Haruna Iddrisu’s concern is timely
The Minority Leader of Parliament, Mr. Haruna Iddrisu, has raised concerns over what he described as the monetisation of Ghana’s democracy, and called for a national dialogue on the subject.
He observed that since the beginning of the Fourth Republic, the conduct of elections at all levels of our body politic demanded contenders to invest a lot of their financial resources, a situation, he said, defeated the principle of equality in democratic governance.
The Tamale South Legislator believes democracy should not be for the highest bidder, and he is understandably worried about the monetisation of our democracy.
The Chronicle finds the expression of the Member of Parliament (MP) most appropriate, especially coming from someone who, from all indications, might have himself used money to gain and retain political power.
We would like to stress that, indeed, monetisation of democracy defeats the opening words of the 1992 Constitution, which stresses on probity, justice and accountability.
The Chronicle recalls that recently, a representative of the Conservative Party in the United Kingdom, John Hayward, criticised the New Patriotic Party (NPP) for the money aspirants spent on posters and banners to market themselves ahead of the party’s National Delegate’s Conference in Koforidua.
In the words of the British politician: “I came through the streets today, and I saw so many posters; posters of the wonderful candidates here in this conference. But I had to reflect. I think I saw more posters than the delegates here at this conference, and I wondered, ‘is this really the best use of our resources?’”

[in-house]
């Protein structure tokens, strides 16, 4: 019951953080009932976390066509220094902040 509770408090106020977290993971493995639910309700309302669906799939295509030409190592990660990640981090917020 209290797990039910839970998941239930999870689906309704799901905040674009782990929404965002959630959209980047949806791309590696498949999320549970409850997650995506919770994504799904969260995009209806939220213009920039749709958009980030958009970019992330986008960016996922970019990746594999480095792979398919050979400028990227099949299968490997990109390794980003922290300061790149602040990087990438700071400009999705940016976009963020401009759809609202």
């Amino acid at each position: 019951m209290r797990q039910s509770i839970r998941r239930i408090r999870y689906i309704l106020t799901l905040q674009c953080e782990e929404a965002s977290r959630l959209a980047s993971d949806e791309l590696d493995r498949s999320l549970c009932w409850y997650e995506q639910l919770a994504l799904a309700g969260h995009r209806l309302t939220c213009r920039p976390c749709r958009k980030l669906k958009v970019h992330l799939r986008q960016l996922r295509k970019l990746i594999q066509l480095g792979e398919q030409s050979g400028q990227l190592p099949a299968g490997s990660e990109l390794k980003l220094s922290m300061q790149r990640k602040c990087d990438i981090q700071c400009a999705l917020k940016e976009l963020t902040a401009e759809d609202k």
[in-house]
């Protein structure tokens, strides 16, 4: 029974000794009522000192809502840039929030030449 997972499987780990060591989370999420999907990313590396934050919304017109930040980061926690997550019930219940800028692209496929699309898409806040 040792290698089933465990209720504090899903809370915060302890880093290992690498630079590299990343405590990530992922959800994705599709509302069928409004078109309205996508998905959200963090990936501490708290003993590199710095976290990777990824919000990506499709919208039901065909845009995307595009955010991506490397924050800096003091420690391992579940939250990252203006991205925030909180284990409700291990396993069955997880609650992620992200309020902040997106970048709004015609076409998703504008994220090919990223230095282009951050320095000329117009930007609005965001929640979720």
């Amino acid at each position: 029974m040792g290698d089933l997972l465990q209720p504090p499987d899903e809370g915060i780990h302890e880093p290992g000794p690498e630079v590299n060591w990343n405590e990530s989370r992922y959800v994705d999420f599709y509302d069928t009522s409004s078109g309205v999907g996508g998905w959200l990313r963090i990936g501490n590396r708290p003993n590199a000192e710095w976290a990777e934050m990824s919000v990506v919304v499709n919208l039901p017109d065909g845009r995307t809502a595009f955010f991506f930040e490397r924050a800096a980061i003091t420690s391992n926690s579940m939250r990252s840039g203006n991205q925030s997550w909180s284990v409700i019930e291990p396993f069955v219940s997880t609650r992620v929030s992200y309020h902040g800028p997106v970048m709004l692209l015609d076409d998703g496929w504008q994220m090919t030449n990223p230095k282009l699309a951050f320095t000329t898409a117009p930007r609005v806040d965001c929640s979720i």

The above expression is what convinces well-meaning Ghanaians, especially followers of politics, that the time has come for us, as a nation, to set out guide lines on how to fund political party activities.
Just last weekend, the National Democratic Congress (NDC) elected some of its national officers amidst reports of vote-buying in the full glare of the public.
The Chronicle is of the opinion that funding of political party activities has not been given the needed attention, which is breeding a set of political leaders whose number one ambition is to recoup their investments in gaining political power.
We are apprehensive that if pragmatic measures are not put in place to check the monetisation of our democracy, we may wake one day to find out that some ‘way ward’ people have bought their way to power and leading the country way ward!
To us, at The Chronicle, Mr. Haruna Iddrisu has said it all, and the earlier our democratic stakeholders took steps to streamline the funding of political party activities, the better for our democracy.
Ghana has taken the lead in so many spheres of national life on the African Continent, and it would be another feather in our cap if we are able to set out effective guidelines on the funding of political party activities.
The Chronicle would like to admonish political party players to channel their resources into improving the lives of Ghanaians, and not on buying the votes of the people.